From this you can infer that the SD of the first set is a little bit higher of the second one because it has LESS 20' in there. Considering that in both sets 10 and 30 are equal, because just present the gist of the problem boils down to the presence of the 20'. In the second set we have MORE 20'. As such, the SD is more "diluted", thinner.

The first set has a SD higher. For this reason A is the answer.

Hope this helps
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Re: Standard Deviation of the given sets [#permalink] New post 22 Jun 2016, 19:54
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afu2cool wrote:
So if I'm getting you right,
Instead of above two sets,
if we have

Set A : 10,20,30
Set B : 10,12,13,20,26,29,30

The SD of Set B will be greater then SD of Set A.
Please correct me if I'm wrong.


There is no shortcut to look at a set and get its SD. You have to use the formula.

But if two sets have the same mean and range as you example is then, you can look at how many values are nearer to mean in each set, more the numbers nearer indicates smaller SD.
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Re: Standard Deviation of the given sets [#permalink] New post 24 Jun 2016, 11:06
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For the purposes of the GRE, it's sufficient to think of Standard Deviation as the Average Distance from the Mean. Here's what I mean:

Consider these two sets: Set A {7,9,10,14} and set B {1,8,13,18}
The mean of set A = 10 and the mean of set B = 10
How do the Standard Deviations compare? Well, since the numbers in set B deviate the more from the mean than do the numbers in set A, we can see that the standard deviation of set B must be greater than the standard deviation of set A.

Alternatively, let's examine the Average Distance from the Mean for each set.

Set A {7,9,10,14}
Mean = 10
7 is a distance of 3 from the mean of 10
9 is a distance of 1 from the mean of 10
10 is a distance of 0 from the mean of 10
14 is a distance of 4 from the mean of 10
So, the average distance from the mean = (3+1+0+4)/4 = 2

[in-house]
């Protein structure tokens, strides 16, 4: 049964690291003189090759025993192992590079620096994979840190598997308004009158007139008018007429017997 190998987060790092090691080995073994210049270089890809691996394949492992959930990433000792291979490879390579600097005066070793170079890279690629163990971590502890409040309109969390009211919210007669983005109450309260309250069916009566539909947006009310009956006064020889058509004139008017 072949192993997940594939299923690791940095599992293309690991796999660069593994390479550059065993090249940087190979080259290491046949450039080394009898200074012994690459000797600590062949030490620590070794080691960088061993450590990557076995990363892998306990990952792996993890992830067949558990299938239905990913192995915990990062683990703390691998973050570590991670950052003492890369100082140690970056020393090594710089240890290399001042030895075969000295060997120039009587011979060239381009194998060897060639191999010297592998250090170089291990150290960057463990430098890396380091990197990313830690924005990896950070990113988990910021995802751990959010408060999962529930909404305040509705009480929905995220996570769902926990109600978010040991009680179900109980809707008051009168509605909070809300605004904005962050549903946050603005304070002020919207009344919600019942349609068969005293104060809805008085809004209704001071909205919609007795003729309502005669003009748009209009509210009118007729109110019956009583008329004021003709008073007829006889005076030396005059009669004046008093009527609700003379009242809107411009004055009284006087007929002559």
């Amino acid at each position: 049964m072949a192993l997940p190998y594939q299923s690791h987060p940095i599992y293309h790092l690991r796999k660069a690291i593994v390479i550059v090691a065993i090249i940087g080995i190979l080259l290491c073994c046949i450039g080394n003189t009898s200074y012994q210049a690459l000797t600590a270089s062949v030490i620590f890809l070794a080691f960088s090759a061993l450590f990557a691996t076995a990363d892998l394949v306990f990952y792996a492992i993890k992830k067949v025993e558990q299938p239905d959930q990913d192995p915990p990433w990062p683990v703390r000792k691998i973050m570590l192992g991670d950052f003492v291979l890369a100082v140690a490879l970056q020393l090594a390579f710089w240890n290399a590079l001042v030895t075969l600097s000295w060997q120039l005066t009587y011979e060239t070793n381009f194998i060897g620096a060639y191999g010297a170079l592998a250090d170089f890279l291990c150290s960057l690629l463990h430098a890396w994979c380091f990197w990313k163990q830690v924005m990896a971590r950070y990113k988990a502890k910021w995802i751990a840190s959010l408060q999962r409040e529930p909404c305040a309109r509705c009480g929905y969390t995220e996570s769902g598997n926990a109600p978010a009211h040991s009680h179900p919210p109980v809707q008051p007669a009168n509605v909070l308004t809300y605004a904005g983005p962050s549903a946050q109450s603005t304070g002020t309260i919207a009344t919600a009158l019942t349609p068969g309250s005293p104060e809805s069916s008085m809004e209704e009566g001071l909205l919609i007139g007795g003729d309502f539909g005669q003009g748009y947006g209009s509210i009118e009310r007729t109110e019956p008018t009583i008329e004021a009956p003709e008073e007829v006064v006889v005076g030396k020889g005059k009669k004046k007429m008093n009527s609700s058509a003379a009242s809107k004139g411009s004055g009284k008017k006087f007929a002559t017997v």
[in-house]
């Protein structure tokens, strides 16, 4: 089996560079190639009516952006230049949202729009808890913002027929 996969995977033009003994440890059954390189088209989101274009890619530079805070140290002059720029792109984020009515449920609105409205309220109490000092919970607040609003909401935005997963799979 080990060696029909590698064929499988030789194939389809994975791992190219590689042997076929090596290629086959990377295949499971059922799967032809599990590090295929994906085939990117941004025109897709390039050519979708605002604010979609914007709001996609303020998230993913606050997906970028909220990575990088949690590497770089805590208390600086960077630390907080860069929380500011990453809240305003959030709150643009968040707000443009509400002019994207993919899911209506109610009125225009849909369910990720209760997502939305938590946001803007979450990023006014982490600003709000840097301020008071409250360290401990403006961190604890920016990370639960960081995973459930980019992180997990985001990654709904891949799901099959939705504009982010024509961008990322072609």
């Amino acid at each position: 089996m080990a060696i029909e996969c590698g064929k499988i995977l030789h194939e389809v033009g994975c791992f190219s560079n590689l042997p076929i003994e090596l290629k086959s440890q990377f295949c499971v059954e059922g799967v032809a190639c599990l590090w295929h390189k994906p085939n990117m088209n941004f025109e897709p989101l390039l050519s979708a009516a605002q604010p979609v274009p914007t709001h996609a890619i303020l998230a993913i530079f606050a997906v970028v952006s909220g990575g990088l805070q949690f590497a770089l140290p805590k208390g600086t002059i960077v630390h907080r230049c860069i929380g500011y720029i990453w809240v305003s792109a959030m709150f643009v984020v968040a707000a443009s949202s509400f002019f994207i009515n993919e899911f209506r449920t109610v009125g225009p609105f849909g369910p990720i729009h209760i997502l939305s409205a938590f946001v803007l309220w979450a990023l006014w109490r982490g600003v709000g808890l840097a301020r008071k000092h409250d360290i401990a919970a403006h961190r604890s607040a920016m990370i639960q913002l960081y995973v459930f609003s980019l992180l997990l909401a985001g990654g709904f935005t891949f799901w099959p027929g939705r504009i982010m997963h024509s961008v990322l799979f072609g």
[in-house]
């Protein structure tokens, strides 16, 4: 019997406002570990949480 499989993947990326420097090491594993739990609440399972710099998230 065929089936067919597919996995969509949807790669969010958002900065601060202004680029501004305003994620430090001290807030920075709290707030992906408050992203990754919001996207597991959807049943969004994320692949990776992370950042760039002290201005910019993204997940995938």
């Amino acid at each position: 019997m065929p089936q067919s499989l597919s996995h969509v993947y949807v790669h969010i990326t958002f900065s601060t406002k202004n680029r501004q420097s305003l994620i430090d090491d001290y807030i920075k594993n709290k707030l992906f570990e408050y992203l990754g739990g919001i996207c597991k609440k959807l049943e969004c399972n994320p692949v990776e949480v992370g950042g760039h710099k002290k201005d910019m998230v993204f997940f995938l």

B {1,8,13,18}
Mean = 10
1 is a distance of 9 from the mean of 10
8 is a distance of 2 from the mean of 10
13 is a distance of 3 from the mean of 10
18 is a distance of 8 from the mean of 10
So, the average distance from the mean = (9+2+3+8)/4 = 5.5

IMPORTANT: I'm not saying that the Standard Deviation of set A equals 2, and I'm not saying that the Standard Deviation of set B equals 5.5 (They are reasonably close however).

What I am saying is that the average distance from the mean can help us see that the standard deviation of set B must be greater than the standard deviation of set A.
More importantly, the average distance from the mean is a useful way to think of standard deviation. This model is a convenient way to handle most standard deviation questions on the GRE.

More here:

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Re: Standard Deviation of the given sets [#permalink] New post 25 Jun 2016, 01:21
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Great explanation @GreenlightTestprep
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Re: Standard Deviation of the given sets [#permalink] New post 21 Sep 2017, 22:19
What a way to throw light on this concept. U turned my light green about SD.
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Re: Standard Deviation of the given sets [#permalink] New post 21 Sep 2017, 23:22
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Pushkar96 wrote:
What a way to throw light on this concept. U turned my light green about SD.


see the video above by Brent from Greelighttestprep

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Re: Standard Deviation of the given sets   [#permalink] 21 Sep 2017, 23:22